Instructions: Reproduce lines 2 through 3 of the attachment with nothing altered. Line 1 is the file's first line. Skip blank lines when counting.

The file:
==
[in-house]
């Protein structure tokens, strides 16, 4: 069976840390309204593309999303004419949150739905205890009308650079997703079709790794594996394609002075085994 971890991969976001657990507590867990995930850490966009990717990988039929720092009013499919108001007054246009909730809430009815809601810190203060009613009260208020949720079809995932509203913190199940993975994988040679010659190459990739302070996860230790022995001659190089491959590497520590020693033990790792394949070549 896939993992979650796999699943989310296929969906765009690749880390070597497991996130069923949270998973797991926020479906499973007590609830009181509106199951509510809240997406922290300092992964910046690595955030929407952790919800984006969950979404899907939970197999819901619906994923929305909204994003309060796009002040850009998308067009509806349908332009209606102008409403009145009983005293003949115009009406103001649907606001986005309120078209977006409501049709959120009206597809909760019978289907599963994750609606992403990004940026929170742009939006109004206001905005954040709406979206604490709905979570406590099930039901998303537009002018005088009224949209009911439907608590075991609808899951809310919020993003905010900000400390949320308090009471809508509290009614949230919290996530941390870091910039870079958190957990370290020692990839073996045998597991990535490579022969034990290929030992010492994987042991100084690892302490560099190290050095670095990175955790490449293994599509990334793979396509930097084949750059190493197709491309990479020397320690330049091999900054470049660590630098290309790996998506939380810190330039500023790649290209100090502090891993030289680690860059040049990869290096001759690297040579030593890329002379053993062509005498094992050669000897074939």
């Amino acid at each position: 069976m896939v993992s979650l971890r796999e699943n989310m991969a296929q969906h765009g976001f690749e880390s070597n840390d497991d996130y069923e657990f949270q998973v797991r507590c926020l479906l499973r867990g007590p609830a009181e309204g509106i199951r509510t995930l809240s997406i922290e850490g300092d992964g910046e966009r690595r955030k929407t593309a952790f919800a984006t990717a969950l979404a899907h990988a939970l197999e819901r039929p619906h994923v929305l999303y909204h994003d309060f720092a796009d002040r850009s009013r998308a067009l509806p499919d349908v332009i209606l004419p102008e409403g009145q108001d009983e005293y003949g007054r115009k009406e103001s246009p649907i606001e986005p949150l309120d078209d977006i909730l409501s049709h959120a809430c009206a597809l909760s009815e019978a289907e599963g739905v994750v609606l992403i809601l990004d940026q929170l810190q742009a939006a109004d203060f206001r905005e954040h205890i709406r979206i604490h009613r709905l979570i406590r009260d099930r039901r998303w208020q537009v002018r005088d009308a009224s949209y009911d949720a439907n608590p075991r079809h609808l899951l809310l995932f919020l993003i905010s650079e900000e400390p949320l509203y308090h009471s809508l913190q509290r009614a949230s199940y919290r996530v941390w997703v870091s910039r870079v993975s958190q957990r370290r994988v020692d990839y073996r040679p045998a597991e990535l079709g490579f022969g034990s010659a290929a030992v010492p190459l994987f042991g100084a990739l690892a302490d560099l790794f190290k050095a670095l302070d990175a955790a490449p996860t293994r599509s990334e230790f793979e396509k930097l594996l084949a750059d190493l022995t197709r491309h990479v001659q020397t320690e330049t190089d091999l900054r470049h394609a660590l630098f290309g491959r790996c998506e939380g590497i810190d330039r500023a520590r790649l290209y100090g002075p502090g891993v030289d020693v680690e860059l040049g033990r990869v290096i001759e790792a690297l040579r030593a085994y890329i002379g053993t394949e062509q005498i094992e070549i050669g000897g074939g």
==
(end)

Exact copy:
């Protein structure tokens, strides 16, 4: 069976840390309204593309999303004419949150739905205890009308650079997703079709790794594996394609002075085994 971890991969976001657990507590867990995930850490966009990717990988039929720092009013499919108001007054246009909730809430009815809601810190203060009613009260208020949720079809995932509203913190199940993975994988040679010659190459990739302070996860230790022995001659190089491959590497520590020693033990790792394949070549 896939993992979650796999699943989310296929969906765009690749880390070597497991996130069923949270998973797991926020479906499973007590609830009181509106199951509510809240997406922290300092992964910046690595955030929407952790919800984006969950979404899907939970197999819901619906994923929305909204994003309060796009002040850009998308067009509806349908332009209606102008409403009145009983005293003949115009009406103001649907606001986005309120078209977006409501049709959120009206597809909760019978289907599963994750609606992403990004940026929170742009939006109004206001905005954040709406979206604490709905979570406590099930039901998303537009002018005088009224949209009911439907608590075991609808899951809310919020993003905010900000400390949320308090009471809508509290009614949230919290996530941390870091910039870079958190957990370290020692990839073996045998597991990535490579022969034990290929030992010492994987042991100084690892302490560099190290050095670095990175955790490449293994599509990334793979396509930097084949750059190493197709491309990479020397320690330049091999900054470049660590630098290309790996998506939380810190330039500023790649290209100090502090891993030289680690860059040049990869290096001759690297040579030593890329002379053993062509005498094992050669000897074939």
């Amino acid at each position: 069976m896939v993992s979650l971890r796999e699943n989310m991969a296929q969906h765009g976001f690749e880390s070597n840390d497991d996130y069923e657990f949270q998973v797991r507590c926020l479906l499973r867990g007590p609830a009181e309204g509106i199951r509510t995930l809240s997406i922290e850490g300092d992964g910046e966009r690595r955030k929407t593309a952790f919800a984006t990717a969950l979404a899907h990988a939970l197999e819901r039929p619906h994923v929305l999303y909204h994003d309060f720092a796009d002040r850009s009013r998308a067009l509806p499919d349908v332009i209606l004419p102008e409403g009145q108001d009983e005293y003949g007054r115009k009406e103001s246009p649907i606001e986005p949150l309120d078209d977006i909730l409501s049709h959120a809430c009206a597809l909760s009815e019978a289907e599963g739905v994750v609606l992403i809601l990004d940026q929170l810190q742009a939006a109004d203060f206001r905005e954040h205890i709406r979206i604490h009613r709905l979570i406590r009260d099930r039901r998303w208020q537009v002018r005088d009308a009224s949209y009911d949720a439907n608590p075991r079809h609808l899951l809310l995932f919020l993003i905010s650079e900000e400390p949320l509203y308090h009471s809508l913190q509290r009614a949230s199940y919290r996530v941390w997703v870091s910039r870079v993975s958190q957990r370290r994988v020692d990839y073996r040679p045998a597991e990535l079709g490579f022969g034990s010659a290929a030992v010492p190459l994987f042991g100084a990739l690892a302490d560099l790794f190290k050095a670095l302070d990175a955790a490449p996860t293994r599509s990334e230790f793979e396509k930097l594996l084949a750059d190493l022995t197709r491309h990479v001659q020397t320690e330049t190089d091999l900054r470049h394609a660590l630098f290309g491959r790996c998506e939380g590497i810190d330039r500023a520590r790649l290209y100090g002075p502090g891993v030289d020693v680690e860059l040049g033990r990869v290096i001759e790792a690297l040579r030593a085994y890329i002379g053993t394949e062509q005498i094992e070549i050669g000897g074939g």